In 2001, the SFD became independent, allowing it to operate in other contexts and be more flexible in its approach to helping people with disabilities. A Board, composed of experts on disability issues and representatives from the Movement of Red Cross/Crescent Society was created with the aim of encouraging a strategic shift from humanitarian assistance to development. It started to fund its activities independently through a yearly appeal and to expand its activities and programmes.
With the evolution and changing interests in the field of disability, MoveAbility’s small size was both a strength and a weakness. It was an agile organisation able to adapt to new conditions and develop new methodologies, but its lack of size also made fundraising and business growth more challenging.
In order to ensure the continuation of MoveAbility’s activities and sustain its impact on people with disabilities, our Board, in conjunction with the ICRC, decided to integrate its activities with those of the ICRC’s Physical Rehabilitation Programme (PRP).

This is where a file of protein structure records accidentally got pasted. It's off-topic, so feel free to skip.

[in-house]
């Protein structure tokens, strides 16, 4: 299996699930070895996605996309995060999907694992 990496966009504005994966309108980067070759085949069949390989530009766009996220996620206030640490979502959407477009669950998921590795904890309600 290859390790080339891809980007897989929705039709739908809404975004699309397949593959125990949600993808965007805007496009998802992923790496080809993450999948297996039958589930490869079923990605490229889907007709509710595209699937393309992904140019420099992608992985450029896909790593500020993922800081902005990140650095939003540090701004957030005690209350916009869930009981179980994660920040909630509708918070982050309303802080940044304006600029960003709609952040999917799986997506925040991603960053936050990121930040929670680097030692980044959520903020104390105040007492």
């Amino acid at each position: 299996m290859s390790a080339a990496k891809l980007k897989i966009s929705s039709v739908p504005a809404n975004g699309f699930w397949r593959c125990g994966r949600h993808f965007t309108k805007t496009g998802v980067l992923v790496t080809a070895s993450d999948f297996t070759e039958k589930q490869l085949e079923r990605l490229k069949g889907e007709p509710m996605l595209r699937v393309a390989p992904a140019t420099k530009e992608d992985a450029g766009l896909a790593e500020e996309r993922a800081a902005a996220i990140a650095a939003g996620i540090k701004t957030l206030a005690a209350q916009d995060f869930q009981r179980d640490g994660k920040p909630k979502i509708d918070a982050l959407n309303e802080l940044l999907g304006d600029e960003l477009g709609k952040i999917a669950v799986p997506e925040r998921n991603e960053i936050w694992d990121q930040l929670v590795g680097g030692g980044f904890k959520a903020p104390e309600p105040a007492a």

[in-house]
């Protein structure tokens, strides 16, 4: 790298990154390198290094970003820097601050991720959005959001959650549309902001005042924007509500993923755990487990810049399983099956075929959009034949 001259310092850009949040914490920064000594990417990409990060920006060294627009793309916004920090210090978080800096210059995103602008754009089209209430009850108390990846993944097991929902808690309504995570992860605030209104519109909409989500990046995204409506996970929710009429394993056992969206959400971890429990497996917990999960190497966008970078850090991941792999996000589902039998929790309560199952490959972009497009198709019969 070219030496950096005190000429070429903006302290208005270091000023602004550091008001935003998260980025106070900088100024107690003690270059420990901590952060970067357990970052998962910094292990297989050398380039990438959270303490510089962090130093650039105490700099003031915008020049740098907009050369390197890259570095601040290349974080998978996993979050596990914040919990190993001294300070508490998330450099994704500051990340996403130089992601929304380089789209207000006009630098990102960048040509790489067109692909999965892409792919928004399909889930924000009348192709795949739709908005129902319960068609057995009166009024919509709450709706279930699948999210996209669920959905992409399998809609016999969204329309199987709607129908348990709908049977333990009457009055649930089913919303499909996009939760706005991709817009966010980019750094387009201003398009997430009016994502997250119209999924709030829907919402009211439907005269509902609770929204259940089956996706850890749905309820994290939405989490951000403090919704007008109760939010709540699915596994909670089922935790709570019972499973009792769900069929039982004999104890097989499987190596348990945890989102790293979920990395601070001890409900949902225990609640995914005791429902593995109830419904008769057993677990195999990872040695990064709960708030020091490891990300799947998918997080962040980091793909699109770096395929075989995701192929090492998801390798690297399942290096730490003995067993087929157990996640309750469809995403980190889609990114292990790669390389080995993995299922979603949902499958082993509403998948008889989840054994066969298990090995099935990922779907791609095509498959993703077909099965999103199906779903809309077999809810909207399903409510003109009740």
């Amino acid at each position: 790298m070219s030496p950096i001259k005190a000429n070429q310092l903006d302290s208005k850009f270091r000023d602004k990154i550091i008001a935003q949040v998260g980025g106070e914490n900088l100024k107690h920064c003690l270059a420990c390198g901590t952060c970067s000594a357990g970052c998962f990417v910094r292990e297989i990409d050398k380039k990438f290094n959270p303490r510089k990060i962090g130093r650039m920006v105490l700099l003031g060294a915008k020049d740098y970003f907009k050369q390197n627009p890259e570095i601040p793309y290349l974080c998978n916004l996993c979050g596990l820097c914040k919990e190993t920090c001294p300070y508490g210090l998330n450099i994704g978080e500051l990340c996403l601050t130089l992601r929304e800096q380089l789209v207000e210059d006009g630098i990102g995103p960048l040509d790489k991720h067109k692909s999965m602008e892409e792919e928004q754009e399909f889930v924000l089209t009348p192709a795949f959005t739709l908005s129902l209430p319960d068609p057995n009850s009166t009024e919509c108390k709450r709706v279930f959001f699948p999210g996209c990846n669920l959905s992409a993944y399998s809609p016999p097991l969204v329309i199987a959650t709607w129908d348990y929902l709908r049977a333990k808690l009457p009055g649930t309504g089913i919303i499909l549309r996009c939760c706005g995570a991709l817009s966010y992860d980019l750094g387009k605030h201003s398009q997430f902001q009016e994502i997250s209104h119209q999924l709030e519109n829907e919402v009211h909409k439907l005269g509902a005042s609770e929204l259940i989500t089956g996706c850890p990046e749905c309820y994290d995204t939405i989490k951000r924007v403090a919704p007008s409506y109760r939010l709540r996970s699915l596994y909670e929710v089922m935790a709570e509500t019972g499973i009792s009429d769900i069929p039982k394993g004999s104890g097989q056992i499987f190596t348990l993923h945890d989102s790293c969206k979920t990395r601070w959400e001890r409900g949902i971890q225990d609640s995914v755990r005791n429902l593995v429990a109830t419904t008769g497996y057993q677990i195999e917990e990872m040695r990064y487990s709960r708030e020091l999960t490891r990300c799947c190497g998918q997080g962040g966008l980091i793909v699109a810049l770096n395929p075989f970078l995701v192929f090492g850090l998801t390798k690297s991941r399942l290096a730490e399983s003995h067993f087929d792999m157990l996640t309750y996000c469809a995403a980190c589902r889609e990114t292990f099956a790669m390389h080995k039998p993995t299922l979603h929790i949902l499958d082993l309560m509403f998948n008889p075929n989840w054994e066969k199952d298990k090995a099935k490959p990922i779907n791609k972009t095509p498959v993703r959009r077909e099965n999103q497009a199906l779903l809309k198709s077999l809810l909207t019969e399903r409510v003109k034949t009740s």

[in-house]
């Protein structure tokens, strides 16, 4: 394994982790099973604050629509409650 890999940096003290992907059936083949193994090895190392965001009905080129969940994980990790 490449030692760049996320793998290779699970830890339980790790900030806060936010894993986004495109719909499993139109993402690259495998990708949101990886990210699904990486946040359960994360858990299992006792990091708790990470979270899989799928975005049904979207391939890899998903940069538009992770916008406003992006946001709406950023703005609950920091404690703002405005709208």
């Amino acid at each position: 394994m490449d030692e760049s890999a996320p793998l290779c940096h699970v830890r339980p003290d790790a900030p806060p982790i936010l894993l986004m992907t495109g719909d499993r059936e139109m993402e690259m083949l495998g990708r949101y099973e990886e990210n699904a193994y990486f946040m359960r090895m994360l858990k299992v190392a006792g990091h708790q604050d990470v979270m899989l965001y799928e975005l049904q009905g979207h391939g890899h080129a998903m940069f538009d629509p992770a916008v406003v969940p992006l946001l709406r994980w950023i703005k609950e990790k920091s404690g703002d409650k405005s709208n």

I am convinced that this integration will contribute to the ICRC’s development of a wider approach to disability and so strengthen its capacity to help people with disabilities.
What are the implications of this new setup for our MoveAbility and PRP colleagues?
The integrated team will work to realise the ICRC’s new 2030 vision on disability. I believe that incorporating the expertise, knowledge, and methodologies of the two organisations is necessary to ensure the ICRC’s leadership is sustained in this vital area.
Our activities must encompass all dimensions of disability, and MoveAbility’s system-centered approach is an important addition to the PRP’s more people-centred one. The expertise and partnerships developed by MoveAbility in the field and at the international level will be sustained and its best practices transferred as a direct result of the integration.
A development plan for the new strategy is underway to develop an aspirational strategy for the newly integrated PRP/MoveAbility programme that addresses the strategic requirements of the ICRC’s long-term approach to serving people with disabilities.
What are some of the accomplishments that you are most proud of when you think about MoveAbility?